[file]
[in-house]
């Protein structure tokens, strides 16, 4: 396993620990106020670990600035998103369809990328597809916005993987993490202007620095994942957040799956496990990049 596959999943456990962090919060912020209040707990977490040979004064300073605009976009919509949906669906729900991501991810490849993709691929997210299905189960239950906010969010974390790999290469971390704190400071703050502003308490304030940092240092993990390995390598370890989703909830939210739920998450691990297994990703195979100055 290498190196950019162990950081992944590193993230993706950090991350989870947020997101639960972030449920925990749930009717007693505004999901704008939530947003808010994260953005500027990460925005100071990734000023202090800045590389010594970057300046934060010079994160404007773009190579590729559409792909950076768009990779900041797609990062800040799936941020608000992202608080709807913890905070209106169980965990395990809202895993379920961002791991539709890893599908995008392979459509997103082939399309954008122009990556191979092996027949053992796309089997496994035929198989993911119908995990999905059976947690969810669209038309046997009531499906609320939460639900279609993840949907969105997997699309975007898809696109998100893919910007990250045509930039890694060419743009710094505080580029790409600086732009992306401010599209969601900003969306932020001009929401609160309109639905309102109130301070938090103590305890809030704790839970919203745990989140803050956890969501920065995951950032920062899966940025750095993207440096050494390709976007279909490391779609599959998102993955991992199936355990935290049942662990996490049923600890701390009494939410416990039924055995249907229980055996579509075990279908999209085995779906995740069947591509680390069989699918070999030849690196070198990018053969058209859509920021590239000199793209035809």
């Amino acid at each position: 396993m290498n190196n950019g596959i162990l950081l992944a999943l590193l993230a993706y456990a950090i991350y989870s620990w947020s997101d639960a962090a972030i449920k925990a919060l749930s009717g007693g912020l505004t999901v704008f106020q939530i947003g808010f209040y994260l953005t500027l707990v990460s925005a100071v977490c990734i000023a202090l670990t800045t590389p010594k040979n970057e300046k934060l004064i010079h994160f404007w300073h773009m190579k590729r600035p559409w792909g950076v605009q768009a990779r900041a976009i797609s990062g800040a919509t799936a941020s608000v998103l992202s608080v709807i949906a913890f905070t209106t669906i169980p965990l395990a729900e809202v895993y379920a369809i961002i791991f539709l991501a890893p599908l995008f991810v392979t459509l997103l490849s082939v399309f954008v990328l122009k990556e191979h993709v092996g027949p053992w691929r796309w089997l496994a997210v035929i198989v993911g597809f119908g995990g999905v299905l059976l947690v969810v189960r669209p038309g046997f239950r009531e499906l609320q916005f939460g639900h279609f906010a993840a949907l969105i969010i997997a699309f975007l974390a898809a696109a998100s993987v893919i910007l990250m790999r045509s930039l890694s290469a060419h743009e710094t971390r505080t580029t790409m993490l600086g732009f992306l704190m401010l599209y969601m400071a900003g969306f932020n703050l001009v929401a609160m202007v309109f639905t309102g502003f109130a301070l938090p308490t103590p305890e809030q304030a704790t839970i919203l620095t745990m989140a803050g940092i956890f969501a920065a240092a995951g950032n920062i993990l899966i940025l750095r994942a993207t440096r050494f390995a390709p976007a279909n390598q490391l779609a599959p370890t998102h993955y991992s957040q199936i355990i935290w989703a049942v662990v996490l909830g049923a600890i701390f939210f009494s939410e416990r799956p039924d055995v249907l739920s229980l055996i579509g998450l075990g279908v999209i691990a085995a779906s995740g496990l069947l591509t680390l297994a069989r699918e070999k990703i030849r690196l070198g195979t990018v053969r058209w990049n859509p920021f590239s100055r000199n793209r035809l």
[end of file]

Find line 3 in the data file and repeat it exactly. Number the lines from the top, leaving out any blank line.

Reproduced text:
């Amino acid at each position: 396993m290498n190196n950019g596959i162990l950081l992944a999943l590193l993230a993706y456990a950090i991350y989870s620990w947020s997101d639960a962090a972030i449920k925990a919060l749930s009717g007693g912020l505004t999901v704008f106020q939530i947003g808010f209040y994260l953005t500027l707990v990460s925005a100071v977490c990734i000023a202090l670990t800045t590389p010594k040979n970057e300046k934060l004064i010079h994160f404007w300073h773009m190579k590729r600035p559409w792909g950076v605009q768009a990779r900041a976009i797609s990062g800040a919509t799936a941020s608000v998103l992202s608080v709807i949906a913890f905070t209106t669906i169980p965990l395990a729900e809202v895993y379920a369809i961002i791991f539709l991501a890893p599908l995008f991810v392979t459509l997103l490849s082939v399309f954008v990328l122009k990556e191979h993709v092996g027949p053992w691929r796309w089997l496994a997210v035929i198989v993911g597809f119908g995990g999905v299905l059976l947690v969810v189960r669209p038309g046997f239950r009531e499906l609320q916005f939460g639900h279609f906010a993840a949907l969105i969010i997997a699309f975007l974390a898809a696109a998100s993987v893919i910007l990250m790999r045509s930039l890694s290469a060419h743009e710094t971390r505080t580029t790409m993490l600086g732009f992306l704190m401010l599209y969601m400071a900003g969306f932020n703050l001009v929401a609160m202007v309109f639905t309102g502003f109130a301070l938090p308490t103590p305890e809030q304030a704790t839970i919203l620095t745990m989140a803050g940092i956890f969501a920065a240092a995951g950032n920062i993990l899966i940025l750095r994942a993207t440096r050494f390995a390709p976007a279909n390598q490391l779609a599959p370890t998102h993955y991992s957040q199936i355990i935290w989703a049942v662990v996490l909830g049923a600890i701390f939210f009494s939410e416990r799956p039924d055995v249907l739920s229980l055996i579509g998450l075990g279908v999209i691990a085995a779906s995740g496990l069947l591509t680390l297994a069989r699918e070999k990703i030849r690196l070198g195979t990018v053969r058209w990049n859509p920021f590239s100055r000199n793209r035809l």